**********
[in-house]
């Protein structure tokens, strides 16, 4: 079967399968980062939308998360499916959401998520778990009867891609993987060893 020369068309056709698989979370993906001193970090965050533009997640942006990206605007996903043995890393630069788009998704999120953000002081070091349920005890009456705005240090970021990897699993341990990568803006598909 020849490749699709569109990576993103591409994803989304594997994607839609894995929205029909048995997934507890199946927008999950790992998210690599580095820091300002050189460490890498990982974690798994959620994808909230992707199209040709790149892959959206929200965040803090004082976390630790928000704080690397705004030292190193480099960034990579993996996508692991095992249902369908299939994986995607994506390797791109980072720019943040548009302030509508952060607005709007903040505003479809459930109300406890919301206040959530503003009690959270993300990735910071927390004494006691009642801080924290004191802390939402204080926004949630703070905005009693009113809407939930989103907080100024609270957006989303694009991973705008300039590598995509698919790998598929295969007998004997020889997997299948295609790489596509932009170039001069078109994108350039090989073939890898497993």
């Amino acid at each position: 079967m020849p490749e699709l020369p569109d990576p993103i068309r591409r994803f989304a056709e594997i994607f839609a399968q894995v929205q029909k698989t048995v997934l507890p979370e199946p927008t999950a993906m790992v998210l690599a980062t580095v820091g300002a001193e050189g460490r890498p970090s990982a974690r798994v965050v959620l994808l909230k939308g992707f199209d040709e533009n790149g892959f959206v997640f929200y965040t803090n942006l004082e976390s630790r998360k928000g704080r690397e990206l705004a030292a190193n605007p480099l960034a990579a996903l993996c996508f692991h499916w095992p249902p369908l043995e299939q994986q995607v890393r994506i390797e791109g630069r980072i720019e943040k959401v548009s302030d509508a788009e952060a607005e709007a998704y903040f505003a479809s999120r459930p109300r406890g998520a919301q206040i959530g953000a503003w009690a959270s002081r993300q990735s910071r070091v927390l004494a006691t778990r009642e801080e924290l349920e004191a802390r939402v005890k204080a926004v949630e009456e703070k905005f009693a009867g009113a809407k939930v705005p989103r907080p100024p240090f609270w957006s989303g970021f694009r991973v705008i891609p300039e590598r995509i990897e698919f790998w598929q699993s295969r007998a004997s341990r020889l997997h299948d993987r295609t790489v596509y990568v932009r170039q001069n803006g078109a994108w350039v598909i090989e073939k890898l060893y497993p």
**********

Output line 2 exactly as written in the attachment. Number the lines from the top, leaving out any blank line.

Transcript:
């Protein structure tokens, strides 16, 4: 079967399968980062939308998360499916959401998520778990009867891609993987060893 020369068309056709698989979370993906001193970090965050533009997640942006990206605007996903043995890393630069788009998704999120953000002081070091349920005890009456705005240090970021990897699993341990990568803006598909 020849490749699709569109990576993103591409994803989304594997994607839609894995929205029909048995997934507890199946927008999950790992998210690599580095820091300002050189460490890498990982974690798994959620994808909230992707199209040709790149892959959206929200965040803090004082976390630790928000704080690397705004030292190193480099960034990579993996996508692991095992249902369908299939994986995607994506390797791109980072720019943040548009302030509508952060607005709007903040505003479809459930109300406890919301206040959530503003009690959270993300990735910071927390004494006691009642801080924290004191802390939402204080926004949630703070905005009693009113809407939930989103907080100024609270957006989303694009991973705008300039590598995509698919790998598929295969007998004997020889997997299948295609790489596509932009170039001069078109994108350039090989073939890898497993």